Odds for man vs machine

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Odds for man vs machine

Postby Onno Garms » 03 Apr 2008, 22:12

There has been much discussion if the match Kramnik vs Deep Fritz settled the question if mankind or computers are stronger at chess. I don't want to restart that. It is a fact people, esp. Rybka supporters, have started to play at odds. Some odds seem strange, others suggest themselves. Which odds can you imagine? We have heard of:

- Time odds: suggest themselves, but soon will be not sufficient.

- Book and Tablebase limitations. Cheating on the computer side is difficult to prove. Also, this is disallowing certain techniques for the computer and seems artificial.

- Pawn odds. Funny, but won't help to make man vs. machine more attractive to watch. No world Champion would accept a match at pawn odds IMO.

More ideas? I have some.

- Some years ago, the magazine "Computerschach und Spiele" reported in the April edition, that Fisher invented a new chess variant that is more taylored to human playing style. It was a longish rule enhancement. The joke about that (for April fool's day, Fisher did not invent this rule) was that after reading carefully you noticed that the rule enhancement amounted to allow to take a move back after the opponent's reply. What's so foolish about that? This would help men a lot even if we give the computer the same right.

We even could allow to take back any number of moves. To limit the use of this rule, we could devise that the opponent gets his time refunded but the player who takes back moves does not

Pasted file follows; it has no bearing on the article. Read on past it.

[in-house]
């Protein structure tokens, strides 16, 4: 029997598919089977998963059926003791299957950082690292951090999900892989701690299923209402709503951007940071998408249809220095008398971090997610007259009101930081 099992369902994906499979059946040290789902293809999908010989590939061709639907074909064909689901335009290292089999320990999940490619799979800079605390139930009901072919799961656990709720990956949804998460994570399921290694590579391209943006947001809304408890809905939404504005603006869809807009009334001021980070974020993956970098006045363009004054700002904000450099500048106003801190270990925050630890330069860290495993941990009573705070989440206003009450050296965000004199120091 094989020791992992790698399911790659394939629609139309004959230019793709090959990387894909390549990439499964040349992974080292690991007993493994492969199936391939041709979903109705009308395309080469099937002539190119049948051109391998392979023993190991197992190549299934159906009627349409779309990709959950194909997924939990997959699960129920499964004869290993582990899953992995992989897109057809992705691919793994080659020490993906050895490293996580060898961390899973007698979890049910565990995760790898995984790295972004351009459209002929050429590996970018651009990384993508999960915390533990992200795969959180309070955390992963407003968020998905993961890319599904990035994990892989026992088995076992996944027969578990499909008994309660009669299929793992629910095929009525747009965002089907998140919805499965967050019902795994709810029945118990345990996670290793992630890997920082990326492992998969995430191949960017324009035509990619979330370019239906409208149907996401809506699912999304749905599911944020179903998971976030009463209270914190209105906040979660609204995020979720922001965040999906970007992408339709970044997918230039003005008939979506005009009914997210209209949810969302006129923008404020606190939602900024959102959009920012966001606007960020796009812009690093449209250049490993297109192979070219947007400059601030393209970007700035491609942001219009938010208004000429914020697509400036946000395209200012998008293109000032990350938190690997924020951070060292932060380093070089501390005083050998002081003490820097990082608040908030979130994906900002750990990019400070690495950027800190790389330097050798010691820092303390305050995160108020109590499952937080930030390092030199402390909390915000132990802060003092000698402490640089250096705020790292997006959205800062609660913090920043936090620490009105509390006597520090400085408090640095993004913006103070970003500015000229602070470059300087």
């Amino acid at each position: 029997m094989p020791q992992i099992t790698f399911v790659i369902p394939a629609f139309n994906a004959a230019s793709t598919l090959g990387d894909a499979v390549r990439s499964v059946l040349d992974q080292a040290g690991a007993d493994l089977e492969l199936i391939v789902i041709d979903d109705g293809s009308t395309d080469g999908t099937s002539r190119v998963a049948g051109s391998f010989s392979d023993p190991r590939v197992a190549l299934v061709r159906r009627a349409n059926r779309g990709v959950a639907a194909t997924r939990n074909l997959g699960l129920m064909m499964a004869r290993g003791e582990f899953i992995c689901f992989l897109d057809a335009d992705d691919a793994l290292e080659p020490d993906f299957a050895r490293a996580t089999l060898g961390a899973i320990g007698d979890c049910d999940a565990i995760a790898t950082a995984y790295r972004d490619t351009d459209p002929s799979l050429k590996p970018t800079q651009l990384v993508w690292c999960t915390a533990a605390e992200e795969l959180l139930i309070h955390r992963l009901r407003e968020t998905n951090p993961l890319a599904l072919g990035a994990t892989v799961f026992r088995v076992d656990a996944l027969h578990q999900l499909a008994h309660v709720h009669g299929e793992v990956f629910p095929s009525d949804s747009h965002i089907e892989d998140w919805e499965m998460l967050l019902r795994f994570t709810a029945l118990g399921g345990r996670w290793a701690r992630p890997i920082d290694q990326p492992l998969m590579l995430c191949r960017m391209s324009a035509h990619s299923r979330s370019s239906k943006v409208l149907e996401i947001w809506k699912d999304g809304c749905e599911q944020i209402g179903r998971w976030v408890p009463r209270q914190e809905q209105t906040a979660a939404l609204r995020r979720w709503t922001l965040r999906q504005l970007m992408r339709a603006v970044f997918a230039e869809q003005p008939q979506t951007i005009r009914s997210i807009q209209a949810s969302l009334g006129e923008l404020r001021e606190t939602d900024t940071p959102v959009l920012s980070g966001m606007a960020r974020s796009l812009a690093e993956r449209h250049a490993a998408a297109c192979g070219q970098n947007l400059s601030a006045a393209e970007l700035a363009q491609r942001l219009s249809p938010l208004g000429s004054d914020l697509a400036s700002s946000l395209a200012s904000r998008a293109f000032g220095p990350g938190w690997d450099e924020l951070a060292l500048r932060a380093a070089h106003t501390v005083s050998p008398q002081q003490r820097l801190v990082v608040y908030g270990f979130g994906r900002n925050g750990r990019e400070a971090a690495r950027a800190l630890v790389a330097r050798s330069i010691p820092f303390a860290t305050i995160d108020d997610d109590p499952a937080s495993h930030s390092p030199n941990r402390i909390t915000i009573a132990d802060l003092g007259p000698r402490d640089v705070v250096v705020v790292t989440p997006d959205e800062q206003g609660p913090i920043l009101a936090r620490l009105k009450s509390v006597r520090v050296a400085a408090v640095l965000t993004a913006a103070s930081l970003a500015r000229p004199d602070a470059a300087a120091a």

Over all, still equal conditions for human and computer, but in spite of this much more useful for humans.

- When playing move n, the computer must enumerate all possible replies and its following move for each of them. On move n+1, the computer is forced to follow this line. Thus the time is only used to compute the replies to all the player's next moves. By this rule the computer loses two plies in depth. That is a fairly heavy burden.

The human opponent should be able to see the list. That makes it easier for him to spot the weaknesses in the computer's thoughts.

This rule is scalable. For weaker humans the computer might be forced to show trees of depth n in advance. This obviously requires the human to have access to a tree browser, but that shouldn't be a problem. A tree of 5 moves fits easily into the memory of a currenct computer.

Do you think matches with the rules above might be interesting? Have you other ideas for interesting odds?
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Onno Garms
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Re: Odds for man vs machine

Postby Ron Murawski » 04 Apr 2008, 04:44

When I play against a program -- to make things more equal -- I work out of an opening book: either NCO or a database. Once the engine leaves book, so do I. Despite my "preparation" I lose anyway! :D

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Ron Murawski
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